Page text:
# When to Make Your KPI a Count, a Percentage, or an Average

by Stacey Barr |

It’s easy to default to the first quantification method that comes to mind when we’re designing a measure. But the default isn’t always the best choice. Here are some considerations to make a more deliberate decision about whether a measure should be a count, a percentage, or an average.

### Consideration 1: existence versus rate of occurrence

For some goals, we’re interested in straight-out counts because it’s the existence of something that is important to improve, rather than its rate of occurrence. We simply want more of the stuff, or less of it.

Number of lost-time injuries. This measure counts the existence of injuries, and not the rate of occurrence of injuries in a population (like a workforce). It does this because we’re interested in ending lost-time injuries altogether, irrespective of how the injury rate might be changing relative to the opportunity for injury to occur (this might also be measured, but it measures a different result). Here, we simply want less and less injuries to exist. We don’t like the idea that growing our workforce consequently means more people will be injured.

Revenue. This measure is a simple count of dollars from sales, and it is meaningful just on its own. We’d measure this when we’re interested in seeing the overall revenue grow, irrespective of rate at which revenue might be generated from the number of sales or number of customers (these might also be measured, but they measure different results). Here, we simply want more and more revenue to exist.

### Consideration 2: normalisation for accurate detection of change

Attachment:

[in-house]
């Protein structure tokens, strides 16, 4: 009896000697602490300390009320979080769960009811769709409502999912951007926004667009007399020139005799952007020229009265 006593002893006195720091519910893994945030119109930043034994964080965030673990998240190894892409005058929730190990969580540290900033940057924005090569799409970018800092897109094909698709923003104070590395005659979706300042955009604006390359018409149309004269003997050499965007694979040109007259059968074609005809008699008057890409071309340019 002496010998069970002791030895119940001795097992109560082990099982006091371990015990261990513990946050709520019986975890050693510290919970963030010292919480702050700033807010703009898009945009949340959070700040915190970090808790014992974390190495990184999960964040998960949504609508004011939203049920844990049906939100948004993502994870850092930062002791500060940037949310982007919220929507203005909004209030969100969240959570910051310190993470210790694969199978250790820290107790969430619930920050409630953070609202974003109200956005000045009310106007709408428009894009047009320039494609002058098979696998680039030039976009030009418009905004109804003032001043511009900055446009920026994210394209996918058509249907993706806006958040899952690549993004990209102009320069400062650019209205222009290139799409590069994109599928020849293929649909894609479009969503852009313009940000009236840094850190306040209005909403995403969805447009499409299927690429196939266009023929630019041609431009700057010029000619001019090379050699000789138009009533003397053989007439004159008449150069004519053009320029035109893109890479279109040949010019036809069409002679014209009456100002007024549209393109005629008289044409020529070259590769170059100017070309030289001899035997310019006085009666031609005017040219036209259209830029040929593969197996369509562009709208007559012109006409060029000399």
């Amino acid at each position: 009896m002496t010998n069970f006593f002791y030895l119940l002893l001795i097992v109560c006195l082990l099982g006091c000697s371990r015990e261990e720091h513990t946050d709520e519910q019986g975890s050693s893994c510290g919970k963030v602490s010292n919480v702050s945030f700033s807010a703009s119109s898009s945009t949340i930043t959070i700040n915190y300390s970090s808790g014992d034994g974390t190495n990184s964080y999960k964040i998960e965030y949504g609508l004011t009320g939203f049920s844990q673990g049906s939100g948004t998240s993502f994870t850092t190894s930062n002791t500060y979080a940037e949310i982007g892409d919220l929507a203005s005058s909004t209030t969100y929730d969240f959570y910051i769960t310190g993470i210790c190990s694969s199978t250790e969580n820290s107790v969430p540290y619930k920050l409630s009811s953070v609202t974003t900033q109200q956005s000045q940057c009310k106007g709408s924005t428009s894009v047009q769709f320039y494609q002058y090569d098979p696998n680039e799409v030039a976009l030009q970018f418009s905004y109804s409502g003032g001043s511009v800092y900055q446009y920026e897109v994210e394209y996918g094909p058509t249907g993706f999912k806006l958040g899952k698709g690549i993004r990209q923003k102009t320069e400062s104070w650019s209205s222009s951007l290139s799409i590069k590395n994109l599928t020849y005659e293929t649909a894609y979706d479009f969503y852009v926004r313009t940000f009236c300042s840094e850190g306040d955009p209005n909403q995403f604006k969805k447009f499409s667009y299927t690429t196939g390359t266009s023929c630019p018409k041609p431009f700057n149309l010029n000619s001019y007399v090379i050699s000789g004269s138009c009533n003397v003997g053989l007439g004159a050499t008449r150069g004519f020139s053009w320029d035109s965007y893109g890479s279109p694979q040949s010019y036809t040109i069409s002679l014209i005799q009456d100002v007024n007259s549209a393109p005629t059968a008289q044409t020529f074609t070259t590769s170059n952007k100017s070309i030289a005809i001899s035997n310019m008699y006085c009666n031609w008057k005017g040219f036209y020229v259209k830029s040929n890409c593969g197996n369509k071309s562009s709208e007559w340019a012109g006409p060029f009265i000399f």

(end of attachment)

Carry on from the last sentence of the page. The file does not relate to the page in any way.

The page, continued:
For some goals, it’s more useful to know the rate of occurrence to really understand if change is happening. A simple count would mislead us to the wrong conclusion about trends, so we need to normalise the measure.

Percentage of work hours spent doing rework. If getting things done right the first time is our goal, then this measure helps us quantify how often that doesn’t happen. We need, though, to compare the rework hours to the total work hours and not just track rework as a simple count. We don’t want to be jipped into thinking that we’re better at getting things done right the first time, just because total rework hours are reducing – it could be simply that we’re working less hours.

Actual budget spend as a percentage of planned budget spend. We’d measure this if we wanted to gauge how consistently we spend our budget, and reduce the peaks and troughs. How much budget we are allocated each year will vary, so tracking just the dollars that are over- or under-spent is misleading – a bigger budget naturally means bigger overs and unders. We need to normalise the amount we spend relative to the amount we have to make apples-with-apples comparisons over time.

### Consideration 3: degree of sensitivity to change

Then there are goals that are about the degree of change, rather than the rate of occurrence of change. A percentage would tell us only whether or not a result was achieved, rather that the degree to which that result was achieved.

Average delivery cycle time. If we measure just the percentage of deliveries on-time, we have no clue how late the late deliveries are. The average cycle time of deliveries helps us see if, as time goes by, we are managing to deliver faster.

Average customer rating of overall satisfaction. This is superior to the percentage of customers that are satisfied, because it’s a more sensitive measure of change over time. Imagine if customers are starting to rate 6 or 7 out of 10 instead of 8 or 9 out of 10. The percentage would still class them as satisfied, but the average tells us more: satisfaction is starting to decline.

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